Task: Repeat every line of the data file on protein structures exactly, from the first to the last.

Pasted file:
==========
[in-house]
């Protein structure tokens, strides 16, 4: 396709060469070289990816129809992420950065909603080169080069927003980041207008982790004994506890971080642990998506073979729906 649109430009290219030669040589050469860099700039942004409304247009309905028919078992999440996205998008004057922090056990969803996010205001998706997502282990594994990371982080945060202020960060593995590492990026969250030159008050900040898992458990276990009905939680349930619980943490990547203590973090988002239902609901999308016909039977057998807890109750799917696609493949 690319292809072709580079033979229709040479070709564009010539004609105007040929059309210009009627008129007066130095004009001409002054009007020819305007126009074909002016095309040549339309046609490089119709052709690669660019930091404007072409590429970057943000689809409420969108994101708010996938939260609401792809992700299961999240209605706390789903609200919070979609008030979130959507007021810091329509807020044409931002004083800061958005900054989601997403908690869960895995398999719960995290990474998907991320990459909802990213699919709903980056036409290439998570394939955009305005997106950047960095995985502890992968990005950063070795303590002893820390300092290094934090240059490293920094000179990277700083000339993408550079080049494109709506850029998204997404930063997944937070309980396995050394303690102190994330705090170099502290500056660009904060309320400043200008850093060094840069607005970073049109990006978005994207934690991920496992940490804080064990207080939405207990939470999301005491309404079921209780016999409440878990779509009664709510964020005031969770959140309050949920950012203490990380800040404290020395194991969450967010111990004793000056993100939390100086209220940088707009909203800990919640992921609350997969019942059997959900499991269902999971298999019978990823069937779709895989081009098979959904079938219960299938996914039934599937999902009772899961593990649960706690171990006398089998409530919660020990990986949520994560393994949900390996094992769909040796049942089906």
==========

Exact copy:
[in-house]
């Protein structure tokens, strides 16, 4: 396709060469070289990816129809992420950065909603080169080069927003980041207008982790004994506890971080642990998506073979729906 649109430009290219030669040589050469860099700039942004409304247009309905028919078992999440996205998008004057922090056990969803996010205001998706997502282990594994990371982080945060202020960060593995590492990026969250030159008050900040898992458990276990009905939680349930619980943490990547203590973090988002239902609901999308016909039977057998807890109750799917696609493949 690319292809072709580079033979229709040479070709564009010539004609105007040929059309210009009627008129007066130095004009001409002054009007020819305007126009074909002016095309040549339309046609490089119709052709690669660019930091404007072409590429970057943000689809409420969108994101708010996938939260609401792809992700299961999240209605706390789903609200919070979609008030979130959507007021810091329509807020044409931002004083800061958005900054989601997403908690869960895995398999719960995290990474998907991320990459909802990213699919709903980056036409290439998570394939955009305005997106950047960095995985502890992968990005950063070795303590002893820390300092290094934090240059490293920094000179990277700083000339993408550079080049494109709506850029998204997404930063997944937070309980396995050394303690102190994330705090170099502290500056660009904060309320400043200008850093060094840069607005970073049109990006978005994207934690991920496992940490804080064990207080939405207990939470999301005491309404079921209780016999409440878990779509009664709510964020005031969770959140309050949920950012203490990380800040404290020395194991969450967010111990004793000056993100939390100086209220940088707009909203800990919640992921609350997969019942059997959900499991269902999971298999019978990823069937779709895989081009098979959904079938219960299938996914039934599937999902009772899961593990649960706690171990006398089998409530919660020990990986949520994560393994949900390996094992769909040796049942089906």